Mid Cap Fund Blends Value

08/06/2004 12:00 am EST


Walter Frank


A common theme we've seen in this special report is that the leading advisors are drawn towards lesser-known, under-appreciated funds. Such is the case with this selection by Walter Frank, editor of MONEYLETTER. Here he looks at ABN AMRO Mid Cap.

"ABN AMRO Mid Cap Fund (CHTTX) may not be a household name to most people and thus suffers from a lack of recognition. It’s a wonder that the fund has stayed as small as it has, with net assets of only $33 million. Look at the record. The current manager, Thyra Zerhusen, took the helm a bit over five years ago. She has chalked up a 15% average annual return for the trailing five years through June 18. ABN AMRO is a prominent international bank based in the Netherlands. Its origins date back to 1825. Several mergers and 167 years later, the current ABN AMRO was formed. It ranks as the 11th largest bank in Europe and 23rd in the world.

"Zerhusen has immersed herself in the mid-cap marketplace for about 25 years. She says that the mid-cap area offers the best opportunities, with stocks falling between the cracks while investors focus on the large and small cap arenas. She finds that mid-caps often are not well covered by Wall Street, and thus less efficiently priced. She is able to find stocks that sport faster growth than large cap stocks, are more liquid than small caps, and sell at lower valuations. And importantly to this manager, access to management is better in the mid-cap arena than in large caps, and she welcomes the opportunity to determine which ones are trustworthy.

"This fund is classified as a blend fund, but value plays a very strong role. Indeed, Zerhusen takes a deeply fundamental, bottom-up approach. She looks for firms with growing market share, which often leads to improving sales and earnings growth. She favors those with niche businesses, especially those that make their clients more productive, that have products you cannot do without, or have one of the best technologies in their business. The balance sheet is important and key factors must be strong or at least improving, which provides a firm with options for attaining growth. Zerhusen requires low debt; no more than a 50% debt to capitalization ratio. Finally, she considers a number of valuation criteria and aims to buy on the cheap, and often finds opportunities when a stock sells off for a short-term reason, such as missing a quarterly earnings projection.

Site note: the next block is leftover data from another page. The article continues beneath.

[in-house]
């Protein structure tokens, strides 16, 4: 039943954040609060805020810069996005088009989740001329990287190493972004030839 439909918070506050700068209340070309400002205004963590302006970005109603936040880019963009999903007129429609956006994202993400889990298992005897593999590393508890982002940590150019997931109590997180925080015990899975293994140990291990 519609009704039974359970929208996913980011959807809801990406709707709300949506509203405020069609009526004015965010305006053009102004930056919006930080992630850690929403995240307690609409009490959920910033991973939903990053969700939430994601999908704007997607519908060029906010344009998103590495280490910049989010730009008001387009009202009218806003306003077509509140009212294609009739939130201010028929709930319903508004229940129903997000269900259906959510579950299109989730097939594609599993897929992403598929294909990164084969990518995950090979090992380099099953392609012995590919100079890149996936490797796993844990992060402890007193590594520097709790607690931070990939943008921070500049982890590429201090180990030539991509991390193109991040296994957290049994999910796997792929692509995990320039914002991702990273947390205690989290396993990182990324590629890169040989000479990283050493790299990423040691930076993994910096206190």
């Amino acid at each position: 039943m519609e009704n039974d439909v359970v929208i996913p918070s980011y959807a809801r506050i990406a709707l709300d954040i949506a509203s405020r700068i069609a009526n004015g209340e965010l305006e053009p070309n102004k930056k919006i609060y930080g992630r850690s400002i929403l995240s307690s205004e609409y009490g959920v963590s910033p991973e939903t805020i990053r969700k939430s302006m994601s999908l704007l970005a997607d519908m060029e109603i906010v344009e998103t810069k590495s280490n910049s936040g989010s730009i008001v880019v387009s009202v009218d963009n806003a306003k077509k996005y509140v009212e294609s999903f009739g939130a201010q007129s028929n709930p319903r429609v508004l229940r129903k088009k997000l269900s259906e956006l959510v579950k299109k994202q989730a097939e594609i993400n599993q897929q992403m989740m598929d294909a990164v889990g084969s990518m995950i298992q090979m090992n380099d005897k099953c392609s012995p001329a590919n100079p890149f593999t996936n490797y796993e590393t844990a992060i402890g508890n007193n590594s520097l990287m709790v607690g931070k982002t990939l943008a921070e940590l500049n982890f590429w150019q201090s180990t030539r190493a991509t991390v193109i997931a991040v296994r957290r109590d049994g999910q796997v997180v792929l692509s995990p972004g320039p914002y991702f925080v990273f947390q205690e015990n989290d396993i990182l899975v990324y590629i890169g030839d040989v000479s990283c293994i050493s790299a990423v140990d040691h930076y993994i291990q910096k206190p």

"When Zerhusen finds a stock she likes, she often will not hesitate to take a relatively large position. The top two holdings – Reader’s Digest and Unisys – each account for more than 5% of assets, just below the maximum 6% she will hold in any one stock. The fund is concentrated as well. There are only 39 stocks in the portfolio currently. That concentration can make for an uneven ride at times. Zerhusen is the first to admit that sometimes she buys early, and a purchase may initially decline after being added to the portfolio. Top holding Reader’s Digest is a prime example of a stock she bought early. The stock plunged when it had a couple of disappointing quarters, and Zerhusen was attracted by its valuation and the asset value of its proprietary mailing lists. Overall, the fund advanced 41.4% in 2003, and is ahead by 11.4% thus far this year. This year’s performance places it at the pinnacle of Morningstar’s mid-cap blend category."

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